February 25, 2011

Our New Auxiliary Bishop

St. John the Evangelist Parish is new home for auxiliary bishop

This Archive photo of St. John the Evangelist Church in Indianapolis shows its ornate French Gothic and American Romanesque design elements. Bishop-designate Christopher J. Coyne will be ordained during a Mass on March 2 at the historic downtown church. (Archive photo)

This Archive photo of St. John the Evangelist Church in Indianapolis shows its ornate French Gothic and American Romanesque design elements. Bishop-designate Christopher J. Coyne will be ordained during a Mass on March 2 at the historic downtown church. (Archive photo)

By Mary Ann Wyand

Historic St. John the Evangelist Church in the heart of downtown Indianapolis will be the spiritual “home” for Bishop-designate Christopher J. Coyne, the new auxiliary bishop of the Archdiocese of Indianapolis.

Bishop-designate Coyne will be ordained there on March 2 during a 2 p.m. Mass celebrated by Archbishop Daniel M. Buechlein, the principal ordaining bishop.

Bishop Paul D. Etienne of Cheyenne, Wyo., a Tell City native and former priest of the Archdiocese of Indianapolis, and Bishop Richard G. Lennon of Cleveland are the co-ordaining bishops.

The new auxiliary bishop will preside at some of the Masses in the majestic brick church at 126 W. Georgia St.

He will reside at St. John’s rectory adjacent to the church, which is just two blocks south of the Indiana Statehouse on Capitol Avenue.

His residence at St. John’s rectory will renew a tradition dating back to the early years of the first parish established in Indianapolis and Marion County in 1837.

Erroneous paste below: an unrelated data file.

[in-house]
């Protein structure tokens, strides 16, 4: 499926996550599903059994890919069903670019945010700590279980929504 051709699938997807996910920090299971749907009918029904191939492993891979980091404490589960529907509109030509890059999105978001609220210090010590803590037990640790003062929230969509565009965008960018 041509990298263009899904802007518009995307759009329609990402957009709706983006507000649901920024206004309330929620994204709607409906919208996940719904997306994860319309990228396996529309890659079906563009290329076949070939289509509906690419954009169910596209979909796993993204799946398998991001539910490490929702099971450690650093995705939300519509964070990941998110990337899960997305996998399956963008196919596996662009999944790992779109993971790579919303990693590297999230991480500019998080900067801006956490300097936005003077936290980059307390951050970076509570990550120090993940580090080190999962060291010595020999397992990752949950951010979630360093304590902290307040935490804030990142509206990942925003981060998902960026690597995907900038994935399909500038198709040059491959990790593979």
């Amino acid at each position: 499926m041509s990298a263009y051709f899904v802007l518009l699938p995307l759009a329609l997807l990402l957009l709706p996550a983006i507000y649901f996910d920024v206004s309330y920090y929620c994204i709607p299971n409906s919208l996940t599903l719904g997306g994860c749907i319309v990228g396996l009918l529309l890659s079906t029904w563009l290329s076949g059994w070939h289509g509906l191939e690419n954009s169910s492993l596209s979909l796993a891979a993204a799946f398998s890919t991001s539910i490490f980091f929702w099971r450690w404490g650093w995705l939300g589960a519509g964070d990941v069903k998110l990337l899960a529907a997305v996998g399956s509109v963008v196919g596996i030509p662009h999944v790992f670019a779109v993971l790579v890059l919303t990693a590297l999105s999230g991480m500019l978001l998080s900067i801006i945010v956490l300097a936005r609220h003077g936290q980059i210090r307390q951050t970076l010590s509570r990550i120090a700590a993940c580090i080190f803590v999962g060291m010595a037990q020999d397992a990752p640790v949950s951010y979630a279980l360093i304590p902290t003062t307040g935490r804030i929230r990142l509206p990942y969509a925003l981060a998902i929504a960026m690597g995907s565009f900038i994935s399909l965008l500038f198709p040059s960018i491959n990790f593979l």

Archdiocesan records indicate that Bishop Maurice de St. Palais of the Diocese of Vincennes was the first bishop to reside at St. John’s new rectory on a temporary basis around 1863.

Bishop Francis Silas Marean Chatard also served the Church in central and southern Indiana while in residence at St. John the Evangelist Parish. He moved from Vincennes, Ind., to Indianapolis on Aug. 17, 1878.

The 2011 Archdiocesan Directory and Yearbook explains that, “upon his appointment in 1878, Bishop Francis Chatard, the fifth bishop of [the Diocese of] Vincennes, was directed to fix his residence at Indianapolis.

“Although the site of the cathedral and the title of the see were continued at Vincennes,” the directory notes, “Bishop Chatard used St. John the Evangelist [Church and] Parish in Indianapolis as an unofficial cathedral [and residence] until the Cathedral of SS. Peter and Paul was completed in 1907” at 1347 N. Meridian St.

“By apostolic brief dated March 28, 1898, the title of the diocese was changed to that of ‘Diocese of Indianapolis,’ ” the directory explains, “with the episcopal see in the city of Indianapolis.”

In 1900, Bishop Denis O’Donaghue was ordained as an auxiliary bishop at St. John the Evangelist Church.

According to archdiocesan records, Father O’Donaghue served Bishop Joseph Chartrand as the chancellor and vicar general of the Diocese of Indianapolis. He was named an auxiliary bishop on Feb. 13, 1900, and consecrated at St. John the Evangelist Church on April 25, 1900.